Today’s modern buying trend puts little stock in the B2B seller. However, with a reframed strategy of “Seek to Serve, Not to Sell™,” B2B sellers can provide solutions that deliver true value, build relationships — and land long-term sales.
Though a B2B buyer’s tools, resources, control and journey have drastically changed in our modern world, the large majority still crave one thing from their sellers: compelling, relevant value.
B2B buyers navigate in a world where their consumer brands are present in many platforms of their day-to-day lives; these brands offer up information that tells their consumers, “We know who you are. We know what you really need.”
And a buyer, be that a consumer or a B2B prospect, rarely believes they need the product or service your B2B organization hopes to push, regardless how much you wish otherwise. Rather, they desire a seller who knows the specific and real pains they are suffering and can provide support to overcome those business problems.
This is a straightforward and noble concept. Yet the major challenge presents itself when we start looking to the prevalent habits and trends of B2B buyers, which reveal a gap that is widening between buyers and sellers.
The Modern B2B Buying Trend
According to a recent study conducted by Aberdeen Group, B2B buyers seek-out sellers who can sharpen the buyer’s competitive advantage and provide an appealing long-term solution vision, among many other things. Likewise, 65% of buyers still see value in discussing their situations with salespeople, according to a recent CSO Insights study.
Yet, 30% of the time buyers are not engaging sellers until after they have identified and clarified their needs — and another 26% are not engaging with sellers until after they have identified a solution (CSO Insights).
Uncovered in this same CSO Insights study, though, was a massive number of buyers — 90% — who noted they would be willing to engage salespeople earlier in their buying process, that is if the salesperson could provide specific value.
The gap between buyers and sellers remains in large part because of this reality: B2B sellers are not offering what their target B2B buyer finds as valuable.
Finding Value in B2B Buyer Pain
A seller who “Seeks to Serve, Not to Sell™” begins first by understanding how to deliver relevant value to their target buyer, long before there are dollar signs associated with the relationship.
This translates to a buyer’s pain: What business problems are keeping them and their organization from reaching their goals? What regulations does this target buyer have to navigate through that is hindering their business? What market conditions are they facing?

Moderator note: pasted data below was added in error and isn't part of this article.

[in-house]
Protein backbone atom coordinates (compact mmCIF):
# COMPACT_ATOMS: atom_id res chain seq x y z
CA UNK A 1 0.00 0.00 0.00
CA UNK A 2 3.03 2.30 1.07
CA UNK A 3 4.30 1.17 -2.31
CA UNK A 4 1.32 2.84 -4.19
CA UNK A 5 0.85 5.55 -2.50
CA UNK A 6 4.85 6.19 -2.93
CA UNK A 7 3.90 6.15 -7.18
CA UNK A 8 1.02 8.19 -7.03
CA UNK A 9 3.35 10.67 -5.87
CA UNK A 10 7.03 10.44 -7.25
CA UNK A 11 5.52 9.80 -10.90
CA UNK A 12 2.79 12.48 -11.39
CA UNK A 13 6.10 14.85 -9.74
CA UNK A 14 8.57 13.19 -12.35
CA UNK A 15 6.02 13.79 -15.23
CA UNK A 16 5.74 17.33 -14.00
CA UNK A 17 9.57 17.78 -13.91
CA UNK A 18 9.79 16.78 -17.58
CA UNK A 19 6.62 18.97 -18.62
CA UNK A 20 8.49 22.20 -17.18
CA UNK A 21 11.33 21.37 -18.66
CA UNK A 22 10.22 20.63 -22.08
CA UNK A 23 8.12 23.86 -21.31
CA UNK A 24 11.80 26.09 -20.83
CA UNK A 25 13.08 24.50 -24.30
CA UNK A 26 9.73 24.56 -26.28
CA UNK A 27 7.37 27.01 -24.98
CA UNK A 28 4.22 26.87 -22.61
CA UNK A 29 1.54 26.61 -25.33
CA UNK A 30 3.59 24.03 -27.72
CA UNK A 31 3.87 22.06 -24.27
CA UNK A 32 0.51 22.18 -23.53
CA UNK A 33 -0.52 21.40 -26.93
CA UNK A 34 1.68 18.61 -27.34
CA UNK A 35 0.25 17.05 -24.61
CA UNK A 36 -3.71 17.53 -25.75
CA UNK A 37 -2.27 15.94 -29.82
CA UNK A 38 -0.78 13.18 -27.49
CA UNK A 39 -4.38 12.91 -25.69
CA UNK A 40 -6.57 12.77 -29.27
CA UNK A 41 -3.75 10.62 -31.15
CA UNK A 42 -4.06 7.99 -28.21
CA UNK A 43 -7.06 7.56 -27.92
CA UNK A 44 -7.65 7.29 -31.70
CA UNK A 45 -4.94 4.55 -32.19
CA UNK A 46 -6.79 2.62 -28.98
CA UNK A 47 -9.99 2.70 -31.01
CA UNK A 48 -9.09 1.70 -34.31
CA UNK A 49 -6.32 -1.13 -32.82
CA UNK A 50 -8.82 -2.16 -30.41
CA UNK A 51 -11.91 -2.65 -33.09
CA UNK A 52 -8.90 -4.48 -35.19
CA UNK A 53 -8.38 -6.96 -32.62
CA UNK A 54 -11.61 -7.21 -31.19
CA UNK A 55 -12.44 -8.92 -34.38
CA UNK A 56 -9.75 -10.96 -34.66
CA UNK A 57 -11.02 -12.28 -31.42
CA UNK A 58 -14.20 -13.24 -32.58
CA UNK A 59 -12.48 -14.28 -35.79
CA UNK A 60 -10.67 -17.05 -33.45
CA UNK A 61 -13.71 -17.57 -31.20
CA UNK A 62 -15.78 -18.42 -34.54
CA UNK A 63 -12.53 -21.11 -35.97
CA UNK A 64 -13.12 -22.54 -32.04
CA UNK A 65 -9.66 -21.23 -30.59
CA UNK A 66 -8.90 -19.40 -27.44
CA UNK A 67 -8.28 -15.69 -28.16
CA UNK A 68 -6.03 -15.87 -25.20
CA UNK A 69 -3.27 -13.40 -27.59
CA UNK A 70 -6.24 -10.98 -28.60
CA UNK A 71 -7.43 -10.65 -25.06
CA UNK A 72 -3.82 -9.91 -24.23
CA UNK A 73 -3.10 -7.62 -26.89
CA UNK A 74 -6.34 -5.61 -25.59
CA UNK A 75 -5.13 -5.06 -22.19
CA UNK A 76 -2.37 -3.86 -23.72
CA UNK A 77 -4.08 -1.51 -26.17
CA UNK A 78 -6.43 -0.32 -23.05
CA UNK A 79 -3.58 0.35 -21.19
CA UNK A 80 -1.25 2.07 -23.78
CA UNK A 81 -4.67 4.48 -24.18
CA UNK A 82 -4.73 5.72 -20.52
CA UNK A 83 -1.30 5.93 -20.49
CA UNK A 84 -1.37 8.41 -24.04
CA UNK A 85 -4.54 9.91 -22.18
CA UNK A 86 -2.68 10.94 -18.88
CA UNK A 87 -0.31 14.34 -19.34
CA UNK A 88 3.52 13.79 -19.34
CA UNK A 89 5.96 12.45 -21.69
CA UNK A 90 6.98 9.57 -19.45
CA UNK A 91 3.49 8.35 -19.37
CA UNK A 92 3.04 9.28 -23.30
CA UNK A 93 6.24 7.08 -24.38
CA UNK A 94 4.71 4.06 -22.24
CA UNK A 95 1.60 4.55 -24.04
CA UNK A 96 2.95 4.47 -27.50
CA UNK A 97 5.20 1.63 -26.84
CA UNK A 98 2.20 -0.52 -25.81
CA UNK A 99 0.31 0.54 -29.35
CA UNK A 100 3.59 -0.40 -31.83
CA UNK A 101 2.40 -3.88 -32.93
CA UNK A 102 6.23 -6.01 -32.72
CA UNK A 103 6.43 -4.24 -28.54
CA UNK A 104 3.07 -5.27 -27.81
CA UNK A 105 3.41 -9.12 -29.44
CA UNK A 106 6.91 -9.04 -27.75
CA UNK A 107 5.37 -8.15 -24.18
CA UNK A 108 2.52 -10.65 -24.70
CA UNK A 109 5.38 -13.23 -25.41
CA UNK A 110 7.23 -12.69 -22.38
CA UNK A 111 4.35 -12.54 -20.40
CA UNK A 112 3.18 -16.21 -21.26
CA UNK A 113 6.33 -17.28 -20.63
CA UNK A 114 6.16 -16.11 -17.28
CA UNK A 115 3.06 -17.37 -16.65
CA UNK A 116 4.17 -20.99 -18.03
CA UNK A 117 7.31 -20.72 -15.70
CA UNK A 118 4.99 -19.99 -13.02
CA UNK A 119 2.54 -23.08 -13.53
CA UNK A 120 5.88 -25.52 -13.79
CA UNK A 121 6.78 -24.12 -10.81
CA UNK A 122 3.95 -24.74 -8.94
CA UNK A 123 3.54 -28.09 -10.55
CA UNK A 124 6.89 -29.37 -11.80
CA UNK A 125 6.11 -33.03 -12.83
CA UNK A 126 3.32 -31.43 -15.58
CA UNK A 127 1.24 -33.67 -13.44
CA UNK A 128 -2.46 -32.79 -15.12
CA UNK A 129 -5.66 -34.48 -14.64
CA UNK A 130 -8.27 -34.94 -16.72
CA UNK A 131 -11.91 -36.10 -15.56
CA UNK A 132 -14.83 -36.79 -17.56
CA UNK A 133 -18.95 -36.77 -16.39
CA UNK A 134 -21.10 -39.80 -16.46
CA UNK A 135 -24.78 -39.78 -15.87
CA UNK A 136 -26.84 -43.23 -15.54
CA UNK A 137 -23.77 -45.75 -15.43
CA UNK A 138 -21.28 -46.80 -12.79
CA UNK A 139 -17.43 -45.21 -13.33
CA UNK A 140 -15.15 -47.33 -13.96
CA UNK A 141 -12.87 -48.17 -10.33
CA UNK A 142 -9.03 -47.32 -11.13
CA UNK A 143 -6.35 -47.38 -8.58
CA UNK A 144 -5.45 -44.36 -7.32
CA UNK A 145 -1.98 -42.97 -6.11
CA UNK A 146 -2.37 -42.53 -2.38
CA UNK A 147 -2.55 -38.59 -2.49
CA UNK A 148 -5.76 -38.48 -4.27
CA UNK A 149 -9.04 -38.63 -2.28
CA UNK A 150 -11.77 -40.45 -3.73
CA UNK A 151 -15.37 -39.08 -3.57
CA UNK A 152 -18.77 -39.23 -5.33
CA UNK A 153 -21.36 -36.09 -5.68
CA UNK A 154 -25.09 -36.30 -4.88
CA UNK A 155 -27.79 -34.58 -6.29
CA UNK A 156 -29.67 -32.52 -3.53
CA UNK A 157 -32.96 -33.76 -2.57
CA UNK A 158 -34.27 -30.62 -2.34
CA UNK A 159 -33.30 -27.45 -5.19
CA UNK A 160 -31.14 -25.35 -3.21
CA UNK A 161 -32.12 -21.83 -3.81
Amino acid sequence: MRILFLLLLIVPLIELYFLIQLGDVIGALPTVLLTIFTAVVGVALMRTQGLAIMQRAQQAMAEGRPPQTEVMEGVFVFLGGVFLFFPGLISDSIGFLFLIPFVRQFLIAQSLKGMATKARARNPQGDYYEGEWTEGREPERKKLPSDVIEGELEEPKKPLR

B2B buyers surveyed by CSO Insights indicated the following as preferred resources to solving their problems, presented in an order from most preferred to least:
- Subject Matter Experts From Industry or Third Parties
- Past Experience With Vendor
- Vendor Websites
- Industry Events/Trade Shows/Conferences
- Business or Industry Publications/Trade Media
- Web Searches
- Vendor Salespeople
- Local or National Professional Trade Associations
Actual salespeople exist low on the list of preferred resources to answering buyer pains. The same B2B buyers surveyed indicated that they are more interested in engaging with sellers, however, in the instance of a business challenge proving:
- New for the buyer
- Risky for the buyer themselves or their organization
A seller can no longer expect to engage buyers by leading with generic discovery questions or, worse, the seller’s product or service. Rather, sellers need to keep a pulse on their target buyers, who they are, where they find their valuable resources, how they buy, and what their biggest pains are, either through constant market pulse research or long-term relationships.
When it comes down to it, a buyer’s pain is a true action-driver — one buyers would be pleased for sellers to acknowledge and resolve.
Translating a Buyer’s Pain Into a Seller’s Value
Sellers must reposition the framework of their strategies from selling their solutions to providing real value that answers a target buyer’s pains. This means listening to buyers; sometimes a buyer is stuck in “status quo”, where they genuinely appreciate a seller putting a name to and at the same time solving it. This means knowing a buyer’s industry, business, challenges, opportunities — oftentimes even more-so than they do.
Sellers can position themselves higher in the value chain by becoming an industry subject matter expert or being a prominent voice at an industry event. They can publish pieces that inform, inspire and entertain their targets while offering new information or insights.
“You have to know the people you want to reach in order to make content that they will love … Then you’ll create content that isn’t all about pitching or landing the sale … Start with the soul and end with the sale,” echoes the advice of CC Chapman, founder of The Cleon Foundation and author of Amazing Things Will Happen.
Sellers must work from the context of a target buyer persona, not a purchase. By knowing what makes a buyer tick, what the buyer is wrestling with day-in and day-out, what is relevant and meaningful in their world, sellers have an in to providing solutions that will keep buyers returning for more.